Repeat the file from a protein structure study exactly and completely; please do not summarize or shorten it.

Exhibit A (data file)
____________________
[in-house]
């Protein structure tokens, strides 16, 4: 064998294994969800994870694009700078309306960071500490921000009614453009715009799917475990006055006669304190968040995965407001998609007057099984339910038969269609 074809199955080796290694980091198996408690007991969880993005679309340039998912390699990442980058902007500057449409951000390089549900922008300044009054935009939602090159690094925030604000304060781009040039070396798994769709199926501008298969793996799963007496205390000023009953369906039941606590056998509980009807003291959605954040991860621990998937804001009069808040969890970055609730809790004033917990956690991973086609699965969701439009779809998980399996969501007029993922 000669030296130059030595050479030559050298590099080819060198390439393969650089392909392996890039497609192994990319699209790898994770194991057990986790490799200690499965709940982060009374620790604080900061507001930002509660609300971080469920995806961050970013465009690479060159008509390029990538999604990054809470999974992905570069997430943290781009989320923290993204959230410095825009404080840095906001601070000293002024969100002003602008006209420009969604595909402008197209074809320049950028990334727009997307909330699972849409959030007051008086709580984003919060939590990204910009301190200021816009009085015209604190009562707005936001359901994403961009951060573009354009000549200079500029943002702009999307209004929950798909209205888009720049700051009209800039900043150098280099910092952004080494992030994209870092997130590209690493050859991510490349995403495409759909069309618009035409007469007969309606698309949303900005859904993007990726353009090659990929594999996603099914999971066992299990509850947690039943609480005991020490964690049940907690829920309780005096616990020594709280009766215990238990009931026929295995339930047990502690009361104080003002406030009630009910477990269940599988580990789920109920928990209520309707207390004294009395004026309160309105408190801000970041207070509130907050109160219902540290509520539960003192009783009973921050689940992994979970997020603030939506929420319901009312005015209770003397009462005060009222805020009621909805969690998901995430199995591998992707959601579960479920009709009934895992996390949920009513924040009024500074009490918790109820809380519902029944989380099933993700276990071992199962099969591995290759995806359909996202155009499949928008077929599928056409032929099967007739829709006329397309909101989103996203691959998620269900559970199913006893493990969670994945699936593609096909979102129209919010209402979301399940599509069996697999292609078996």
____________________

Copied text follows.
[in-house]
């Protein structure tokens, strides 16, 4: 064998294994969800994870694009700078309306960071500490921000009614453009715009799917475990006055006669304190968040995965407001998609007057099984339910038969269609 074809199955080796290694980091198996408690007991969880993005679309340039998912390699990442980058902007500057449409951000390089549900922008300044009054935009939602090159690094925030604000304060781009040039070396798994769709199926501008298969793996799963007496205390000023009953369906039941606590056998509980009807003291959605954040991860621990998937804001009069808040969890970055609730809790004033917990956690991973086609699965969701439009779809998980399996969501007029993922 000669030296130059030595050479030559050298590099080819060198390439393969650089392909392996890039497609192994990319699209790898994770194991057990986790490799200690499965709940982060009374620790604080900061507001930002509660609300971080469920995806961050970013465009690479060159008509390029990538999604990054809470999974992905570069997430943290781009989320923290993204959230410095825009404080840095906001601070000293002024969100002003602008006209420009969604595909402008197209074809320049950028990334727009997307909330699972849409959030007051008086709580984003919060939590990204910009301190200021816009009085015209604190009562707005936001359901994403961009951060573009354009000549200079500029943002702009999307209004929950798909209205888009720049700051009209800039900043150098280099910092952004080494992030994209870092997130590209690493050859991510490349995403495409759909069309618009035409007469007969309606698309949303900005859904993007990726353009090659990929594999996603099914999971066992299990509850947690039943609480005991020490964690049940907690829920309780005096616990020594709280009766215990238990009931026929295995339930047990502690009361104080003002406030009630009910477990269940599988580990789920109920928990209520309707207390004294009395004026309160309105408190801000970041207070509130907050109160219902540290509520539960003192009783009973921050689940992994979970997020603030939506929420319901009312005015209770003397009462005060009222805020009621909805969690998901995430199995591998992707959601579960479920009709009934895992996390949920009513924040009024500074009490918790109820809380519902029944989380099933993700276990071992199962099969591995290759995806359909996202155009499949928008077929599928056409032929099967007739829709006329397309909101989103996203691959998620269900559970199913006893493990969670994945699936593609096909979102129209919010209402979301399940599509069996697999292609078996």